Her menstrual cycles were the main guide to adjusting her formula. She reported ovulatory pain on the right side. Her periods were preceded by light spotting for several days, followed by four days of normal bleeding. Tong Jing Wan controlled her cramps, and I decided to include some of those herbs into her formula. The adjusted formula is in Table 2:

TABLE 2
huang jing (Rhizoma polygonati) 10 g
yin yang huo (Herba epimedii) 8 g
bu gu zhi (Fructus psoraleae corylifoliae) 9 g
zao jiao ci (Spina gleditsiae sinensis) 8 g
dang gui (Radix angelica sinensis) 9 g
tao ren (Semen persicae) 9 g
bai jie zi (Semen brassicae) 9 g
sha ren (Pericarpium amomi) 8 g
zhi ke (Fructus citrus aurantium) 8 g
e zhu (Rhizoma curcumae zedoariae) 9 g
lu lu tong (Fructus liquidambaris) 8 g
ji xue teng (Radix et caulis millettiae) 9 g
tao ren (Semen persicae) 9 g
san leng (Rhizoma sparganii stoloniferi) 8 g

This formula controlled her cramps and reduced premenstrual spotting. I switched her to a prepared formula, Seven Forests, which has a similar composition, and was easier for her to take. The dosage was three tablets twice daily. That formula is  in Table 3:

TABLE 3
shu di huang (Radix rehmanniae glutinosae preparata) 15 g
huang jing (Rhizoma polygonati) 10 g
lu jiao jiao (Cornu cervi gelatinum) 9 g
rou gui (Cortex cinnamomi cassiae) 9 g
bu gu zhi (Fructus psoraleae corylifoliae) 9 g
bai jie zi (Semen brassicae) 9 g
chuan bei mu (Bulbus fritillaria thunbergii) 9 g
kun bu (Thallus algae) 9 g
tao ren (Semen persicae) 7 g
e zhu (Rhizoma curcumae zedoariae) 7 g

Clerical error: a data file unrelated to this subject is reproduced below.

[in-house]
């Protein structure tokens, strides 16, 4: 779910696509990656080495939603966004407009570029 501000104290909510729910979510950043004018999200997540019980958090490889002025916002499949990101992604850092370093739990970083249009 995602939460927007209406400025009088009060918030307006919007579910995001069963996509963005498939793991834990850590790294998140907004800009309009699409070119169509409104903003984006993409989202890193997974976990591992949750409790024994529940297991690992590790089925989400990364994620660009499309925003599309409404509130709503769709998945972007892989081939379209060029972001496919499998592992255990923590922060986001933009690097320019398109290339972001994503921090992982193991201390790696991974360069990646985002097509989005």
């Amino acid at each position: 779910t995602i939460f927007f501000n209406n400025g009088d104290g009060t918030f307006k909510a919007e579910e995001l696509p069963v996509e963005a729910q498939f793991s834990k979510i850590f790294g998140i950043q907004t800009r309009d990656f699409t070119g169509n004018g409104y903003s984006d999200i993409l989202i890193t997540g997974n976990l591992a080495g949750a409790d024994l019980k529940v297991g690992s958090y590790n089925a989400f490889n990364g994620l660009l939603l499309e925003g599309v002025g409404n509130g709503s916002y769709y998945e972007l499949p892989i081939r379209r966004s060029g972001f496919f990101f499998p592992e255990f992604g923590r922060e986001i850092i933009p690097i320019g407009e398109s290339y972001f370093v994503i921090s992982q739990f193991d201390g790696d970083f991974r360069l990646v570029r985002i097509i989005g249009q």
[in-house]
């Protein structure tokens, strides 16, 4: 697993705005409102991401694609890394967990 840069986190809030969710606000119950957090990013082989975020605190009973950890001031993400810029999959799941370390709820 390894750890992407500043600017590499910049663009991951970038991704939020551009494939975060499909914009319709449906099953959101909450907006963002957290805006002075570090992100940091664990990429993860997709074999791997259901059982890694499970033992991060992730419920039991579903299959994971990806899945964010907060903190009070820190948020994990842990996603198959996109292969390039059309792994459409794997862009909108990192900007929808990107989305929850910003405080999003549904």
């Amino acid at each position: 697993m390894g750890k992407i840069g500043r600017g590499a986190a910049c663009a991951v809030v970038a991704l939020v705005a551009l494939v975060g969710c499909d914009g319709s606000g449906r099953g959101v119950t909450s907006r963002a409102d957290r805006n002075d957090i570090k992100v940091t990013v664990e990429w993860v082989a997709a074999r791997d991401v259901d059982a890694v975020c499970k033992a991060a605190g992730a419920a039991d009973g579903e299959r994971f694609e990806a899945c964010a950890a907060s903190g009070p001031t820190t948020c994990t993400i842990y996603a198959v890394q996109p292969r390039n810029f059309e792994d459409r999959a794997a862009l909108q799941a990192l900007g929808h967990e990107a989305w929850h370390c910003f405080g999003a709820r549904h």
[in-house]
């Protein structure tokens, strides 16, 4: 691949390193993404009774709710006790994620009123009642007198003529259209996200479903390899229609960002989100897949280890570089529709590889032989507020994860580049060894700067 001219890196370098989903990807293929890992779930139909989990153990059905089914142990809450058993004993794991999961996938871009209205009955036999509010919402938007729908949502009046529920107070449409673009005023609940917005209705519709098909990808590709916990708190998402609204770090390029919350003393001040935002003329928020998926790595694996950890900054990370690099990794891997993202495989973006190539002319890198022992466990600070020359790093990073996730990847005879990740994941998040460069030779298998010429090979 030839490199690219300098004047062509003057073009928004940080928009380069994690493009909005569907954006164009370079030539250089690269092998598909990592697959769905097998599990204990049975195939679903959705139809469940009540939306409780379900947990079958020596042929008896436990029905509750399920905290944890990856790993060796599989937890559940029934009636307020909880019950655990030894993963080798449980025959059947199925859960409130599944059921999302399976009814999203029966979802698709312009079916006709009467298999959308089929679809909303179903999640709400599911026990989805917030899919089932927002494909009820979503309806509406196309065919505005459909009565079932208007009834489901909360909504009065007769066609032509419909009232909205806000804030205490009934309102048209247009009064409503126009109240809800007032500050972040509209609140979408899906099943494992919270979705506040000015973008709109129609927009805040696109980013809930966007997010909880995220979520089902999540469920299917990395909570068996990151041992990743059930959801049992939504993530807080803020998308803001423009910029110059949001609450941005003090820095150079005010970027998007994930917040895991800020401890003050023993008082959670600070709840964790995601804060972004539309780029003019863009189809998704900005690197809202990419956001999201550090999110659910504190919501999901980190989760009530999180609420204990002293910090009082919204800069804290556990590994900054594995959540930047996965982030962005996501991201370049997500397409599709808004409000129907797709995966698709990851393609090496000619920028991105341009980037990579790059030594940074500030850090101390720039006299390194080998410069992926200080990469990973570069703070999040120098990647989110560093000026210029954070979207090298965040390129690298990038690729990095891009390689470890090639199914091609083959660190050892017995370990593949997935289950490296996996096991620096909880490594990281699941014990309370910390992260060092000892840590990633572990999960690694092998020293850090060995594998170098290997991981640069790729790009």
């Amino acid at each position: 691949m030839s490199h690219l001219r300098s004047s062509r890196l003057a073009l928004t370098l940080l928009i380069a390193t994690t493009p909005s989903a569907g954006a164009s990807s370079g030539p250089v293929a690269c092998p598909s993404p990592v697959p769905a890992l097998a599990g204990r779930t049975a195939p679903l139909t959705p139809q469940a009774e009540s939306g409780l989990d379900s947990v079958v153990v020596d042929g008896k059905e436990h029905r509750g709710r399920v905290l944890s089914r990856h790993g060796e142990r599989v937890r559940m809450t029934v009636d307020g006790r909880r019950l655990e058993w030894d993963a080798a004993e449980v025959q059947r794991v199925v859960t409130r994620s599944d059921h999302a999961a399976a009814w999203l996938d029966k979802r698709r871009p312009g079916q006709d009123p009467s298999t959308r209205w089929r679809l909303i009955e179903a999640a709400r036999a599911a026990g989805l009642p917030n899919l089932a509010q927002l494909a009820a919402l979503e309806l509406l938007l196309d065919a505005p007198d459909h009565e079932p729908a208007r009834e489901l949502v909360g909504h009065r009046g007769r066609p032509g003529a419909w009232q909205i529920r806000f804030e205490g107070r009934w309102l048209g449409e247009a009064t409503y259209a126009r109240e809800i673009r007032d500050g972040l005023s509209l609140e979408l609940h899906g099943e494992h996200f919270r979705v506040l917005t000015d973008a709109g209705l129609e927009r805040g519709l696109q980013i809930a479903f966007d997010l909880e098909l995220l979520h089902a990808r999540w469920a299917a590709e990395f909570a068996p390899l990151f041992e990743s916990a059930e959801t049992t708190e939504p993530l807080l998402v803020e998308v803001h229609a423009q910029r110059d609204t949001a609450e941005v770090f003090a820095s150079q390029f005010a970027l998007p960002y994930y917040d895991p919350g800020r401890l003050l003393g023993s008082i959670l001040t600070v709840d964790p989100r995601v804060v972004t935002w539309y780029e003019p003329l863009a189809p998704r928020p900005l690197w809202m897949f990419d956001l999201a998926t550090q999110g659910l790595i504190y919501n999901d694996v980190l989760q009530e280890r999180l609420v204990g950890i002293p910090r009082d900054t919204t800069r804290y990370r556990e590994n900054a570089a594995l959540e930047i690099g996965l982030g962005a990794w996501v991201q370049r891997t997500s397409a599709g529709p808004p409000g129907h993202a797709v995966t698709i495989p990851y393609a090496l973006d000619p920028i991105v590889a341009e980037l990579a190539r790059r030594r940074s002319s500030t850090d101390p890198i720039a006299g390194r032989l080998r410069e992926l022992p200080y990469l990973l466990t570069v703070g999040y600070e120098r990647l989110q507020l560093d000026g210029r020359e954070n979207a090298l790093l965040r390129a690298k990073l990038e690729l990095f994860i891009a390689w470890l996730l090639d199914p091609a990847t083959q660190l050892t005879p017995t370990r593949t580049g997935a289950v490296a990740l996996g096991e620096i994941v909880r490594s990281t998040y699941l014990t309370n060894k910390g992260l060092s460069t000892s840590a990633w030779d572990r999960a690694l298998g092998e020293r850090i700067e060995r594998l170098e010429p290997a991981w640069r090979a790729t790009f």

san leng (Rhizoma sparganii stoloniferi) 7 g

The patient continued this product for several months. On follow-up ultrasound, no cysts were found on the ovaries, and herbs were discontinued. Her blood work showed improved cholesterol and normalized blood glucose but her testosterone was climbing. I was concerned about a return to an abnormal PCOS differentiation and gave her a formula to address possible cyst formation that would also address deficiency of kidney yin, incorporating liu wei di huang wan. We kept her on this formula for several months in tincture form (Table 4):

TABLE 4
shan yao (Radix dioscoreae oppositae) 9 g
huang jing (Rhizoma polygonati) 10 g
dang gui (Radix angelica sinensis) 10 g
shu di huang (Radix rehmanniae glutinosae preparata) 14 g
yin yang huo (Herba epimedii) 10 g
chuan bei mu (Bulbus fritillaria cirrhosa) 9 g
mu dan pi (Radix cortex moutan) 9 g
ze xie (Rhizoma alismatis orientalis) 10 g
fu ling (Sclerotium poria cocos) 12 g
tao ren (Semen persicae) 10 g
shan zhu yu (Fructus corni officinalis) 9 g

Chinese herbal medicine is very effective for treating functional ovarian cysts with accumulations of fluid or blood. In cases of PCOS, treatment is more complicated and takes longer, but I believe that it is treatable.

References

  1. Ovarian Cyst. http://en.wikipedia.org/wiki/Ovarian_cyst
  2. Jin Y. Handbook of Obstetrics & Gynecology in Chinese Medicine, An Integrated Approach. Seattle:Eastland Press, 1998, p. 60.
  3. Fratkin JP. Chinese Herbal Patent Medicines: The Clinical Desk Reference. Boulder, Colo.: Shya Publications, 2001, p. 549.

Click here for more information about Jake Paul Fratkin, OMD, LAc.